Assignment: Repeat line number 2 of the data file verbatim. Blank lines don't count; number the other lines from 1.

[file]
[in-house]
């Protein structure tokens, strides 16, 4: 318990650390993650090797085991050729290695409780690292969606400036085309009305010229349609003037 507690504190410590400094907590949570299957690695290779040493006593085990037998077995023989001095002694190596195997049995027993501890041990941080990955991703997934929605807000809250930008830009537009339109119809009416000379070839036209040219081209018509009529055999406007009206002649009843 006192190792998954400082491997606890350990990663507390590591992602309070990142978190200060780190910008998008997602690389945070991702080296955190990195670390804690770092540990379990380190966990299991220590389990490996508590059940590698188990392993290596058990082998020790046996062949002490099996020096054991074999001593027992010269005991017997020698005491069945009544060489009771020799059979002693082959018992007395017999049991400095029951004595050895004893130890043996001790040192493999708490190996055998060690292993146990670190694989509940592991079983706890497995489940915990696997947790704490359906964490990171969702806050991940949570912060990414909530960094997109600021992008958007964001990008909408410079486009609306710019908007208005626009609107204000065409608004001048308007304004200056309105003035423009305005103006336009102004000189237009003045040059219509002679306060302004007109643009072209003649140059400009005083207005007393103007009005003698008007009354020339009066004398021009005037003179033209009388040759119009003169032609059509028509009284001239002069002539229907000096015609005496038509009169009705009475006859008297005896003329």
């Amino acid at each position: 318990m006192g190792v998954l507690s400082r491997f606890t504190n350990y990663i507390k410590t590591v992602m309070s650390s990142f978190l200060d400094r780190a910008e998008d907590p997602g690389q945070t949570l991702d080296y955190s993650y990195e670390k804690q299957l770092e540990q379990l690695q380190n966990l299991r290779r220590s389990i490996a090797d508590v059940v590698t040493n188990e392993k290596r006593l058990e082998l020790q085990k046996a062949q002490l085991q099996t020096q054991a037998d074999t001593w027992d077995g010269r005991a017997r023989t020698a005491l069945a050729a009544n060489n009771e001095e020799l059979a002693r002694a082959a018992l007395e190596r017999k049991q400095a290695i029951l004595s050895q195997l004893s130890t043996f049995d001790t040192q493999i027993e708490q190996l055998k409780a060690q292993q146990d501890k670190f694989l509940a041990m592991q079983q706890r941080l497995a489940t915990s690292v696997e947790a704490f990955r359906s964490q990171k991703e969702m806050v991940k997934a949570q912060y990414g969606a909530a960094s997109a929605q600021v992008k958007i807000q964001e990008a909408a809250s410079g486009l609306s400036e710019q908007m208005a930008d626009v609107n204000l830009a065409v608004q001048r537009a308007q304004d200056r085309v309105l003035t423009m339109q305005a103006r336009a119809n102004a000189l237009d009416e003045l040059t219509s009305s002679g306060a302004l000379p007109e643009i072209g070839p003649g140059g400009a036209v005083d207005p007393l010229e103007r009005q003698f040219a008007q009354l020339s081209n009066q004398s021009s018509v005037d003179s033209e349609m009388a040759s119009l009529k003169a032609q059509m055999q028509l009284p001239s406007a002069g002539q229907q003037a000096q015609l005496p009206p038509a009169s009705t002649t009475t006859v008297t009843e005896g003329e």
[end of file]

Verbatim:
């Protein structure tokens, strides 16, 4: 318990650390993650090797085991050729290695409780690292969606400036085309009305010229349609003037 507690504190410590400094907590949570299957690695290779040493006593085990037998077995023989001095002694190596195997049995027993501890041990941080990955991703997934929605807000809250930008830009537009339109119809009416000379070839036209040219081209018509009529055999406007009206002649009843 006192190792998954400082491997606890350990990663507390590591992602309070990142978190200060780190910008998008997602690389945070991702080296955190990195670390804690770092540990379990380190966990299991220590389990490996508590059940590698188990392993290596058990082998020790046996062949002490099996020096054991074999001593027992010269005991017997020698005491069945009544060489009771020799059979002693082959018992007395017999049991400095029951004595050895004893130890043996001790040192493999708490190996055998060690292993146990670190694989509940592991079983706890497995489940915990696997947790704490359906964490990171969702806050991940949570912060990414909530960094997109600021992008958007964001990008909408410079486009609306710019908007208005626009609107204000065409608004001048308007304004200056309105003035423009305005103006336009102004000189237009003045040059219509002679306060302004007109643009072209003649140059400009005083207005007393103007009005003698008007009354020339009066004398021009005037003179033209009388040759119009003169032609059509028509009284001239002069002539229907000096015609005496038509009169009705009475006859008297005896003329």